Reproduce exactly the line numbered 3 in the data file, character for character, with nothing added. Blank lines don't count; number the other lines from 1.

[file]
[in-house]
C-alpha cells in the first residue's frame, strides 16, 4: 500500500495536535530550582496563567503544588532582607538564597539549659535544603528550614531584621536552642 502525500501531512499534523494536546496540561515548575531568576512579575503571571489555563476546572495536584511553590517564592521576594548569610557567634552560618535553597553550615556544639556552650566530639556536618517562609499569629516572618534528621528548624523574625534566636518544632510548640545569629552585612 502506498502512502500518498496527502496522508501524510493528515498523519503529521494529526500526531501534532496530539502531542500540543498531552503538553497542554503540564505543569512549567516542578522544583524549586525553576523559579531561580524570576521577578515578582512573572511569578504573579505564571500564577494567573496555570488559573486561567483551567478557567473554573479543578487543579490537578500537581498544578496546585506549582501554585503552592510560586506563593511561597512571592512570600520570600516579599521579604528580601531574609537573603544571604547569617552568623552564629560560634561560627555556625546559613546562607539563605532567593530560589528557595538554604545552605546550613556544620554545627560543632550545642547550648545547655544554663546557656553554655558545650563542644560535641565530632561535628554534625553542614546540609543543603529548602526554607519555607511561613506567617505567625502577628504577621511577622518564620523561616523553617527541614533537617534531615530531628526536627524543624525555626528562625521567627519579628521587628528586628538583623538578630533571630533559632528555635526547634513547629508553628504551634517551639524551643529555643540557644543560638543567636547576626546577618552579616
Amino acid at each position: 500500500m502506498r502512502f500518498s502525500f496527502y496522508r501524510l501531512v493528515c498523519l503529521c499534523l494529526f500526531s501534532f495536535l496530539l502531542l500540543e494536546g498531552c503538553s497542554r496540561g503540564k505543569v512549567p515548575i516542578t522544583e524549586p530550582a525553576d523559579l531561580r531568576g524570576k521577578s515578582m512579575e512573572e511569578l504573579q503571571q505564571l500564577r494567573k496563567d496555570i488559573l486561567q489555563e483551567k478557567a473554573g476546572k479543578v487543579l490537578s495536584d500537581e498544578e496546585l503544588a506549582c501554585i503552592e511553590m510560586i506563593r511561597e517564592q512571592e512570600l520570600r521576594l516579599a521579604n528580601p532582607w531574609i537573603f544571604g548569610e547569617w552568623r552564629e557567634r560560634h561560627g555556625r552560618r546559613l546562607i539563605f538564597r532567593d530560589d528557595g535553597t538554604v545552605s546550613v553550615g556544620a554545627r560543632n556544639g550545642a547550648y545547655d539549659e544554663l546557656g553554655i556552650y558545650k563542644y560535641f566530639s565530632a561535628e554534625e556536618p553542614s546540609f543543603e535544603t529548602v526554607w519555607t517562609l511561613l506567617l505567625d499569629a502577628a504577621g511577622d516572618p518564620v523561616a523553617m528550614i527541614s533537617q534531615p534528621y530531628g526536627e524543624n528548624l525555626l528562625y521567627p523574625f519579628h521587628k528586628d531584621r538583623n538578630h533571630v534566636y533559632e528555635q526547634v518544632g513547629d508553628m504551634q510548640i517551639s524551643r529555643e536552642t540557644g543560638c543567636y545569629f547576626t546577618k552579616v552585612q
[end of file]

Amino acid at each position: 500500500m502506498r502512502f500518498s502525500f496527502y496522508r501524510l501531512v493528515c498523519l503529521c499534523l494529526f500526531s501534532f495536535l496530539l502531542l500540543e494536546g498531552c503538553s497542554r496540561g503540564k505543569v512549567p515548575i516542578t522544583e524549586p530550582a525553576d523559579l531561580r531568576g524570576k521577578s515578582m512579575e512573572e511569578l504573579q503571571q505564571l500564577r494567573k496563567d496555570i488559573l486561567q489555563e483551567k478557567a473554573g476546572k479543578v487543579l490537578s495536584d500537581e498544578e496546585l503544588a506549582c501554585i503552592e511553590m510560586i506563593r511561597e517564592q512571592e512570600l520570600r521576594l516579599a521579604n528580601p532582607w531574609i537573603f544571604g548569610e547569617w552568623r552564629e557567634r560560634h561560627g555556625r552560618r546559613l546562607i539563605f538564597r532567593d530560589d528557595g535553597t538554604v545552605s546550613v553550615g556544620a554545627r560543632n556544639g550545642a547550648y545547655d539549659e544554663l546557656g553554655i556552650y558545650k563542644y560535641f566530639s565530632a561535628e554534625e556536618p553542614s546540609f543543603e535544603t529548602v526554607w519555607t517562609l511561613l506567617l505567625d499569629a502577628a504577621g511577622d516572618p518564620v523561616a523553617m528550614i527541614s533537617q534531615p534528621y530531628g526536627e524543624n528548624l525555626l528562625y521567627p523574625f519579628h521587628k528586628d531584621r538583623n538578630h533571630v534566636y533559632e528555635q526547634v518544632g513547629d508553628m504551634q510548640i517551639s524551643r529555643e536552642t540557644g543560638c543567636y545569629f547576626t546577618k552579616v552585612q